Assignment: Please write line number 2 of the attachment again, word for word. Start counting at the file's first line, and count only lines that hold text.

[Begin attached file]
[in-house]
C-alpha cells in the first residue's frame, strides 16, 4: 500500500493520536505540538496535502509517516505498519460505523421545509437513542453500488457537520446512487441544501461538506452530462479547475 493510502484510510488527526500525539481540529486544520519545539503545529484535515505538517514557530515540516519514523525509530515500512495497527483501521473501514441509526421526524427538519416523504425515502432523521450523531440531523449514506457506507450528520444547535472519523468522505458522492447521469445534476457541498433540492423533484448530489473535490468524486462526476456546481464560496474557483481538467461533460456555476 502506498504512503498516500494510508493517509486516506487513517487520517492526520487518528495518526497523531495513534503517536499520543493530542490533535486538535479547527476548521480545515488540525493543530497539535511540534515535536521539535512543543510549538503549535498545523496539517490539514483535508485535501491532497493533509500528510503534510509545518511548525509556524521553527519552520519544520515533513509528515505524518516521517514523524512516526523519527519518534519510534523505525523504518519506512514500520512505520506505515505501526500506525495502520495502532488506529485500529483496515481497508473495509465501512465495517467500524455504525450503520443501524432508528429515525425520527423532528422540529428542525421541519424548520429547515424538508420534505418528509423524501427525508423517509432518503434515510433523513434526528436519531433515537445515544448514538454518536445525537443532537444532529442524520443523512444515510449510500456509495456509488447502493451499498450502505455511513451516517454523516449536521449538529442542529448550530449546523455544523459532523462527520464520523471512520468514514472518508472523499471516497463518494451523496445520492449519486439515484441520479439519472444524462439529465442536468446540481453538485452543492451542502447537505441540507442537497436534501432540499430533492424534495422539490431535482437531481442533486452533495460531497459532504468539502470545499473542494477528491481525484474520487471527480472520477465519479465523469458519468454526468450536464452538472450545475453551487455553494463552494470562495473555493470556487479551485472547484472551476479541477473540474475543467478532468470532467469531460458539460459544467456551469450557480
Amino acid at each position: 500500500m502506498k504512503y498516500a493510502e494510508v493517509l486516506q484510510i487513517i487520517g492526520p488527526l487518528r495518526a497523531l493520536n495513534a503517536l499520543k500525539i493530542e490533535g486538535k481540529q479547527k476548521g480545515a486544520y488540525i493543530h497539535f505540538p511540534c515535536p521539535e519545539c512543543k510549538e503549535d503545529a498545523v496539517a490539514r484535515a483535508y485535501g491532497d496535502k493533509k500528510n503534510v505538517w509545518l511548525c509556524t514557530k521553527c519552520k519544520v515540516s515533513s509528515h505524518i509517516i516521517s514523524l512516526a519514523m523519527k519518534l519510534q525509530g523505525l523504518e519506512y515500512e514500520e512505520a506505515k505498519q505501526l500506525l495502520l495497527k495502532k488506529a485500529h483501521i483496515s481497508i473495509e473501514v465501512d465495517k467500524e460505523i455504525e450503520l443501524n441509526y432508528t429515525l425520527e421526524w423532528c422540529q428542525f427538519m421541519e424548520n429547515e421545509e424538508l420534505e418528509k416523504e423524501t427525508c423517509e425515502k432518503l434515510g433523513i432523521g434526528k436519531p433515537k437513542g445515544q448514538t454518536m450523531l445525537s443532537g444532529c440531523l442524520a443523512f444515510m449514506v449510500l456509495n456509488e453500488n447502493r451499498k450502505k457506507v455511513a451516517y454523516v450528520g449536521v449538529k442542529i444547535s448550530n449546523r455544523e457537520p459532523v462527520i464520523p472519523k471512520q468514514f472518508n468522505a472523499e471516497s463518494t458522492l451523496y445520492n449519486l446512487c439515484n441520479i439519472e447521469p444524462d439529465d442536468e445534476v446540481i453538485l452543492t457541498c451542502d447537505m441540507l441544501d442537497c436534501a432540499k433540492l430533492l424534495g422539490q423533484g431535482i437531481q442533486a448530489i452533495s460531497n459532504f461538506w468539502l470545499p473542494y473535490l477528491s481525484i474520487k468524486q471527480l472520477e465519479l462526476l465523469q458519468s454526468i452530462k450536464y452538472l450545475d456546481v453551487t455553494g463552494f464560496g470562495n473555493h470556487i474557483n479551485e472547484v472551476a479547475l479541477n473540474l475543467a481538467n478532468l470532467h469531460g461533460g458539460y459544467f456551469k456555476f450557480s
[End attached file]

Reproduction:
C-alpha cells in the first residue's frame, strides 16, 4: 500500500493520536505540538496535502509517516505498519460505523421545509437513542453500488457537520446512487441544501461538506452530462479547475 493510502484510510488527526500525539481540529486544520519545539503545529484535515505538517514557530515540516519514523525509530515500512495497527483501521473501514441509526421526524427538519416523504425515502432523521450523531440531523449514506457506507450528520444547535472519523468522505458522492447521469445534476457541498433540492423533484448530489473535490468524486462526476456546481464560496474557483481538467461533460456555476 502506498504512503498516500494510508493517509486516506487513517487520517492526520487518528495518526497523531495513534503517536499520543493530542490533535486538535479547527476548521480545515488540525493543530497539535511540534515535536521539535512543543510549538503549535498545523496539517490539514483535508485535501491532497493533509500528510503534510509545518511548525509556524521553527519552520519544520515533513509528515505524518516521517514523524512516526523519527519518534519510534523505525523504518519506512514500520512505520506505515505501526500506525495502520495502532488506529485500529483496515481497508473495509465501512465495517467500524455504525450503520443501524432508528429515525425520527423532528422540529428542525421541519424548520429547515424538508420534505418528509423524501427525508423517509432518503434515510433523513434526528436519531433515537445515544448514538454518536445525537443532537444532529442524520443523512444515510449510500456509495456509488447502493451499498450502505455511513451516517454523516449536521449538529442542529448550530449546523455544523459532523462527520464520523471512520468514514472518508472523499471516497463518494451523496445520492449519486439515484441520479439519472444524462439529465442536468446540481453538485452543492451542502447537505441540507442537497436534501432540499430533492424534495422539490431535482437531481442533486452533495460531497459532504468539502470545499473542494477528491481525484474520487471527480472520477465519479465523469458519468454526468450536464452538472450545475453551487455553494463552494470562495473555493470556487479551485472547484472551476479541477473540474475543467478532468470532467469531460458539460459544467456551469450557480